Architects Willoughby J. Edbrooke and Franklin Pierce Burnham (yes, even the worst Presidents had their name foisted on unsuspecting babies) created three street elevations of Roman pressed brick with stone and terra cotta trim.   The alley elevation, which held the servant's entrance, was of a cruder red brick.  Every apartment was designed to have its own bay window to draw in the light.  Each dining room was to have hardwood sideboards, each kitchen gas ranges and refrigerators.

This was a time when the rich lived in houses and the poor lived in tenements.  The word “apartment” carried a negative stigma.  Apartment buildings for the affluent were likely to be called “apartment hotels” to separate them from the housing used by the unwashed masses.
The Mecca was a pioneering effort to make the apartment block safe for the affluent, to enhance the return on a plot of land not just through increased density, but also elevated price points.  In addition to the elegance of the facades, Edbrooke and Burnham created the Mecca as two great wings on either side of a large, landscaped carriage courtyard, with an arched entrance and a handsome fountain.  There were five separate entrances, each shared by only a handful of families, enhancing the feeling of intimacy.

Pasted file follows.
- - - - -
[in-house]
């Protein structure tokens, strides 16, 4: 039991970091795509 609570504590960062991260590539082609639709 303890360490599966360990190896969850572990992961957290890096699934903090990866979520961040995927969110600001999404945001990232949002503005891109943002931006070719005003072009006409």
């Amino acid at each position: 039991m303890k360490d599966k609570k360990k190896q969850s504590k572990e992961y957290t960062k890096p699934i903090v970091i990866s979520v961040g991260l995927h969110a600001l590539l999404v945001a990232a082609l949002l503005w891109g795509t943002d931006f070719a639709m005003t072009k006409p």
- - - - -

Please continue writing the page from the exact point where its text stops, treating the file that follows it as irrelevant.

Most boldly, the architects drew on the commercial example of Baumann and Huehl's 1889 Chamber of Commerce Building, which featured a central court rising the full 13-story height of the building.
Lined with cantilevered balconies with ornate iron railings, the court brought light and air - in a time before electricity or air conditioning - into the interior offices.  At the Mecca, there would be not just one but two huge courts - one for each wing -  33 wide and 170 feet deep, wrapped in balconies with elegant railings and light pouring in from the glass roof.